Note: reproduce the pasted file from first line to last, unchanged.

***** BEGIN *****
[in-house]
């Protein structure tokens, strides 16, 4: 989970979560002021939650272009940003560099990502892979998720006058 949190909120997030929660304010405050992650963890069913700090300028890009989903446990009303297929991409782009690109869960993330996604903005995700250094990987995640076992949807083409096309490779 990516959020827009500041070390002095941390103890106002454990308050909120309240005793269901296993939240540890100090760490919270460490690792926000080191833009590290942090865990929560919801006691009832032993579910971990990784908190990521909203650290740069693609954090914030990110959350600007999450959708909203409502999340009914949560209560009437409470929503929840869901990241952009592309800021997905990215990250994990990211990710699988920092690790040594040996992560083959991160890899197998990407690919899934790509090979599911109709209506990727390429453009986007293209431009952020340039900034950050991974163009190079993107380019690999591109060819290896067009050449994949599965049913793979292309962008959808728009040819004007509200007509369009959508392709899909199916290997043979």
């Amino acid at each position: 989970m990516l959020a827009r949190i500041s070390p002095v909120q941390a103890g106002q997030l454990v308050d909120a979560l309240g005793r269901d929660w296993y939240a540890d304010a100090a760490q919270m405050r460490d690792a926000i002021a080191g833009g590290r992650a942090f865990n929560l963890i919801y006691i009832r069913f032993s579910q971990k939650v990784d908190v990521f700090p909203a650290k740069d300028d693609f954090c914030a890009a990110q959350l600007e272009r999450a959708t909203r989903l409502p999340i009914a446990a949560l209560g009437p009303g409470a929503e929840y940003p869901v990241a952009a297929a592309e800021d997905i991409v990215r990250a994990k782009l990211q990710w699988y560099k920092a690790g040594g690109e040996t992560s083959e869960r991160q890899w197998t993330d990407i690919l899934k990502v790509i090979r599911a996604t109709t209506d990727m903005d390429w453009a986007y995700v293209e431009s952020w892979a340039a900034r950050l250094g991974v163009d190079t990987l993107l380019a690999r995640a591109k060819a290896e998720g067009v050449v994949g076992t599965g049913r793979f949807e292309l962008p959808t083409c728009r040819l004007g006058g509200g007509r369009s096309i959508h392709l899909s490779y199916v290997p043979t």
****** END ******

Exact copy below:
[in-house]
């Protein structure tokens, strides 16, 4: 989970979560002021939650272009940003560099990502892979998720006058 949190909120997030929660304010405050992650963890069913700090300028890009989903446990009303297929991409782009690109869960993330996604903005995700250094990987995640076992949807083409096309490779 990516959020827009500041070390002095941390103890106002454990308050909120309240005793269901296993939240540890100090760490919270460490690792926000080191833009590290942090865990929560919801006691009832032993579910971990990784908190990521909203650290740069693609954090914030990110959350600007999450959708909203409502999340009914949560209560009437409470929503929840869901990241952009592309800021997905990215990250994990990211990710699988920092690790040594040996992560083959991160890899197998990407690919899934790509090979599911109709209506990727390429453009986007293209431009952020340039900034950050991974163009190079993107380019690999591109060819290896067009050449994949599965049913793979292309962008959808728009040819004007509200007509369009959508392709899909199916290997043979």
């Amino acid at each position: 989970m990516l959020a827009r949190i500041s070390p002095v909120q941390a103890g106002q997030l454990v308050d909120a979560l309240g005793r269901d929660w296993y939240a540890d304010a100090a760490q919270m405050r460490d690792a926000i002021a080191g833009g590290r992650a942090f865990n929560l963890i919801y006691i009832r069913f032993s579910q971990k939650v990784d908190v990521f700090p909203a650290k740069d300028d693609f954090c914030a890009a990110q959350l600007e272009r999450a959708t909203r989903l409502p999340i009914a446990a949560l209560g009437p009303g409470a929503e929840y940003p869901v990241a952009a297929a592309e800021d997905i991409v990215r990250a994990k782009l990211q990710w699988y560099k920092a690790g040594g690109e040996t992560s083959e869960r991160q890899w197998t993330d990407i690919l899934k990502v790509i090979r599911a996604t109709t209506d990727m903005d390429w453009a986007y995700v293209e431009s952020w892979a340039a900034r950050l250094g991974v163009d190079t990987l993107l380019a690999r995640a591109k060819a290896e998720g067009v050449v994949g076992t599965g049913r793979f949807e292309l962008p959808t083409c728009r040819l004007g006058g509200g007509r369009s096309i959508h392709l899909s490779y199916v290997p043979t």